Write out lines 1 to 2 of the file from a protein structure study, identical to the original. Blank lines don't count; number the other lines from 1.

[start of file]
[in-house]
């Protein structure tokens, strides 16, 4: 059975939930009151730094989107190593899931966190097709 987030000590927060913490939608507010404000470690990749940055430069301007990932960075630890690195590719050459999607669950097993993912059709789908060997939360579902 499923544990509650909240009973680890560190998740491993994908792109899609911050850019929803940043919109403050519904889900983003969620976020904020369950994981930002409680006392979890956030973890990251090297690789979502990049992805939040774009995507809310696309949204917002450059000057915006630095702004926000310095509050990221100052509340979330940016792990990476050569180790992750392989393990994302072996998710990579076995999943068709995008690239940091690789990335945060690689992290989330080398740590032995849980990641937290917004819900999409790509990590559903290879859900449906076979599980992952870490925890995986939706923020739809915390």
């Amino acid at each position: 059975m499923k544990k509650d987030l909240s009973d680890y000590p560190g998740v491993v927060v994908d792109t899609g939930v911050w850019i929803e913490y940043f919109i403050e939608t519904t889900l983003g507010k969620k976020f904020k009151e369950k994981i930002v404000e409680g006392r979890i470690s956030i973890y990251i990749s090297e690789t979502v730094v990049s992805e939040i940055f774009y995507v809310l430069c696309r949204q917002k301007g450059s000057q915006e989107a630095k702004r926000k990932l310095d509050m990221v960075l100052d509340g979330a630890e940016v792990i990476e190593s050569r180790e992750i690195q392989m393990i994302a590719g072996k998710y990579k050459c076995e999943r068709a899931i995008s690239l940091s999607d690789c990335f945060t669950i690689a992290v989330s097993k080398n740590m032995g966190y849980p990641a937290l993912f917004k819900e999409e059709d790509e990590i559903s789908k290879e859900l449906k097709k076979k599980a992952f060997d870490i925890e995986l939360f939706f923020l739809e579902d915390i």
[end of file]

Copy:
[in-house]
């Protein structure tokens, strides 16, 4: 059975939930009151730094989107190593899931966190097709 987030000590927060913490939608507010404000470690990749940055430069301007990932960075630890690195590719050459999607669950097993993912059709789908060997939360579902 499923544990509650909240009973680890560190998740491993994908792109899609911050850019929803940043919109403050519904889900983003969620976020904020369950994981930002409680006392979890956030973890990251090297690789979502990049992805939040774009995507809310696309949204917002450059000057915006630095702004926000310095509050990221100052509340979330940016792990990476050569180790992750392989393990994302072996998710990579076995999943068709995008690239940091690789990335945060690689992290989330080398740590032995849980990641937290917004819900999409790509990590559903290879859900449906076979599980992952870490925890995986939706923020739809915390």